September 30, 2005

One-man "Book of the Month Club"

I have begun giving my street friend, Curtis James, my extra novels to read. Occassionally, I have had extra copies of James Bond novels or other detective/spy thrillers that have no room on my bookshelf. Curtis once told me that he really liked detective novels - the excitement, the action, the women, so I began to keep him in mind whenever I had a spare thing to read. Sometimes, this gift would be in lieu of pocket change when I was a bit short, and other times, the book would come with some silver.

I saw Curtis today on my way home from work. He had positioned his wheelchair along Georgia, in time to catch the crowds heading to the Canucks game. Smart guy.

He told me that currently he's reading "On Her Majesty's Secret Service", which I do think is one of Ian Fleming's best Bond stories. "I'm looking forward to Moonraker", he called after me as I wisahed him a good weekend.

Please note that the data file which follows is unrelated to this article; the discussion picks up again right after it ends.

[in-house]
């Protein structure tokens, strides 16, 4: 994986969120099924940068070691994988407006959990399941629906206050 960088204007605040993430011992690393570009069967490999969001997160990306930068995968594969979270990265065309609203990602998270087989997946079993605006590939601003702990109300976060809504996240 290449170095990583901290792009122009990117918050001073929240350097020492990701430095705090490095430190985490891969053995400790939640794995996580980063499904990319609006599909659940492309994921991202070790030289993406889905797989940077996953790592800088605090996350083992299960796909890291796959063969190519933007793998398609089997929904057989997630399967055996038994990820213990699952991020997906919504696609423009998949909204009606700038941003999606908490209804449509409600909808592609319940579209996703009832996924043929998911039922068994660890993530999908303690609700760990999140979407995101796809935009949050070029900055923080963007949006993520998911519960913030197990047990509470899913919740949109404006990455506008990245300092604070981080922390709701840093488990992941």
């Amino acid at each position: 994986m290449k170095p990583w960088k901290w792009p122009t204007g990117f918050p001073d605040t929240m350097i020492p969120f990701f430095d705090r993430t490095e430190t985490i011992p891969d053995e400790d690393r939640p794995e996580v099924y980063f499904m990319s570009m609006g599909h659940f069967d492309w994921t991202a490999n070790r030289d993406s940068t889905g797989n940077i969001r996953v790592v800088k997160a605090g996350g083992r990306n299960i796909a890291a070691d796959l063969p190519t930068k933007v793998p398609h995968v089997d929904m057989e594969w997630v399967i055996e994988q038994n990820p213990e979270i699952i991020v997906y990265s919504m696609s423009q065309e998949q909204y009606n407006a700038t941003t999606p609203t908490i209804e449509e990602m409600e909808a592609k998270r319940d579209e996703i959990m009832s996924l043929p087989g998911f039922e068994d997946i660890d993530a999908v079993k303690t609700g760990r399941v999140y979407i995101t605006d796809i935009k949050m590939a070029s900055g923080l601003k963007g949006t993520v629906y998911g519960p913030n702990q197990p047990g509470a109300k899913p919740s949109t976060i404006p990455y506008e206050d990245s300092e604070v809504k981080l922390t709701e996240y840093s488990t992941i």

It's nice to have someone to share my books with.

September 24, 2005

Should Canada get out of NAFTA?

Well friends, a lot of Canadians are pissed at the lack of progress in the ongoing softwood lumber dispute. British Columbia's lumber industry has been taking an economic pummelling because of this for the past few years now.

Numerous WTO rulings have gone in Canada's favour over the past few years, and the rulings generally state that the countervailing duties imposed by the U.S. on Canadian softwood are unfair and "illegal" (see the Canadian Gov't web site on this topic: http://www.dfait-maeci.gc.ca/eicb/softwood/what-en.asp).